Plant your own forest
If you’re longing for a more verdant landscape outside your kitchen window—or if you just believe in the importance of oxygen—how about planting some trees? The Virginia Department of Forestry grows and sells upwards of 24 million tree seedlings every year, in a few dozen varieties—from hardwoods like red maple and sycamore, to conifers like Virginia pine, to ornamentals like dogwoods. You can order seedlings (as long as you want at least 10 of a species) at BuyVirginiaTrees.com.
Don’t need 10 seedlings? Go in with a neighbor; the prices are friendly ($45 for 25 northern red oak seedlings, for one). And do it soon; many species sell out. The harvest season ends in April.
Tips for planting: Plant during the seedling’s dormant season (for most species, that means before April). Keep roots moist and covered, and don’t prune them. Dig a hole as deep as the roots are long, plant the tree up to its root collar, and if you mulch, don’t let the mulch touch the trunk. Keep your new seedling watered and look forward to a long, beautiful friendship.—Erika Howsare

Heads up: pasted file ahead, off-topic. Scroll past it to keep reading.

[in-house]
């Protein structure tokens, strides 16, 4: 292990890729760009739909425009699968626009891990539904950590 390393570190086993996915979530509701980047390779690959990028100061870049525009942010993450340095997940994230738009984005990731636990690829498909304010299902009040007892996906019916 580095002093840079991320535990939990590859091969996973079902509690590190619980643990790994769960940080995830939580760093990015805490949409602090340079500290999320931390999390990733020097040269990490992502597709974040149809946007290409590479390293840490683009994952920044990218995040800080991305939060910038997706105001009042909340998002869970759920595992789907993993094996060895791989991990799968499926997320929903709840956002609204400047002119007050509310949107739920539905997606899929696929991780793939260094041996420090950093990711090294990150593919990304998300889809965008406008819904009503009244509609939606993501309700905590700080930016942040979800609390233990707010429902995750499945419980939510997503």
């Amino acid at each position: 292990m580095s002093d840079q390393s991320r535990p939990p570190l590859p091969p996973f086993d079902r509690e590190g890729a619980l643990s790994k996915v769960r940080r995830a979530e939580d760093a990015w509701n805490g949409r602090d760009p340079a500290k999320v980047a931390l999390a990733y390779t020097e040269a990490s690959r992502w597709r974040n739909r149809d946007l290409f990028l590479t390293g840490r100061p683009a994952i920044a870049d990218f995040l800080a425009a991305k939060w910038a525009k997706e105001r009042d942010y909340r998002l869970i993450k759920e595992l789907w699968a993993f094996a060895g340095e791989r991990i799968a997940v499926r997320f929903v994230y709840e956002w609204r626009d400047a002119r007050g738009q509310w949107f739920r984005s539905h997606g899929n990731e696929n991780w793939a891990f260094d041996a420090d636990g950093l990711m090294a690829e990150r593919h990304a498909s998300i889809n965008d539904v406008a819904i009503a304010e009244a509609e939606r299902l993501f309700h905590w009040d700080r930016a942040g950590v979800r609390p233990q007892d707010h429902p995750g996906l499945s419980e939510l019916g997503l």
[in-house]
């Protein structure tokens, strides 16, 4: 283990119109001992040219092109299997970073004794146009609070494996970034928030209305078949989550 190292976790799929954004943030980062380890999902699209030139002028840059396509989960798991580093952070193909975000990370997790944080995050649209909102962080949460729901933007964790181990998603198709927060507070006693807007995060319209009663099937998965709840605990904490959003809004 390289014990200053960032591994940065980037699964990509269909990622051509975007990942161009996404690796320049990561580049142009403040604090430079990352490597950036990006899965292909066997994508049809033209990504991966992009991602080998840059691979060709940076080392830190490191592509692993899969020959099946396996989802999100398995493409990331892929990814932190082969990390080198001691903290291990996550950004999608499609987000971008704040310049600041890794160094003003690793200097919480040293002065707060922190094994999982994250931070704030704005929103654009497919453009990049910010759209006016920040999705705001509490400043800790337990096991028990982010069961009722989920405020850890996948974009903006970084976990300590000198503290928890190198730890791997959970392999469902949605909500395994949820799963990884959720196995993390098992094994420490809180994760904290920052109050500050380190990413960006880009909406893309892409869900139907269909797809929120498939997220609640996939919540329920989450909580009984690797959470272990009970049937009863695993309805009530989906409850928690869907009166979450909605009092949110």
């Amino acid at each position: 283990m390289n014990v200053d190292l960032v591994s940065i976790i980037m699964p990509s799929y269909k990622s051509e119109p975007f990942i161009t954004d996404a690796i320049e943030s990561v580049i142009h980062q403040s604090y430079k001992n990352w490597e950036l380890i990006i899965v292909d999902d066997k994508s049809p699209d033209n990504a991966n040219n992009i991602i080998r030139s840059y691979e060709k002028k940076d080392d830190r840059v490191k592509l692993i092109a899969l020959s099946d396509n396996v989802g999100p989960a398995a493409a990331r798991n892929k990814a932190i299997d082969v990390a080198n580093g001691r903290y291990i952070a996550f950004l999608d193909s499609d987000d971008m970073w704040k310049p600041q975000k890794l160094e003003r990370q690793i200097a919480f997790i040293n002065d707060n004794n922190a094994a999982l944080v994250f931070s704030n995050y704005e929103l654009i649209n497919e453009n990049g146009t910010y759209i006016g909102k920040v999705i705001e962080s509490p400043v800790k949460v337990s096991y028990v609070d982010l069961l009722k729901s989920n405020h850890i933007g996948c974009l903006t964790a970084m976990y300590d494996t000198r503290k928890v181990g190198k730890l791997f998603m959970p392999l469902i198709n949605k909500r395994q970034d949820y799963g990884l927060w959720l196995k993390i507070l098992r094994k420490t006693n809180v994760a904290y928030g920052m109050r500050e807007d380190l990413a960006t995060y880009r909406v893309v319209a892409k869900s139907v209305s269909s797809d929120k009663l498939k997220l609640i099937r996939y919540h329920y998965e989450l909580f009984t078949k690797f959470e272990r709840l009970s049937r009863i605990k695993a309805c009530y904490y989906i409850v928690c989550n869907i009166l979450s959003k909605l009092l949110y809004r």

Bring on the critters
Having lots of wildlife around your home isn’t just a matter of getting lucky. There is plenty that humans can do to encourage the presence of bees, birds, and other animals near our dwellings. In fact, the Piedmont Environmental Council offers help to homeowners who want to create a welcoming habitat. Start at the PEC website (pecva.org), where you can read a Bird Habitat Guide, browse a list of native plant suppliers, and learn how to build a frog pond.
Then, consider calling up Sustainable Habitat Program Manager James Barnes, who’s available to give advice on any size project, from bringing pollinators to a suburban backyard to making grasslands more inviting to birds. The best part? There’s no charge for his wisdom.
Speaking of charges, if the expense of a habitat or other land conservation project is standing in your way, the PEC also now offers a database of funding sources to help you out. The database gives the lowdown on 82 different programs, from tax relief for conservation easements, to the Pine Bark Beetle Prevention program.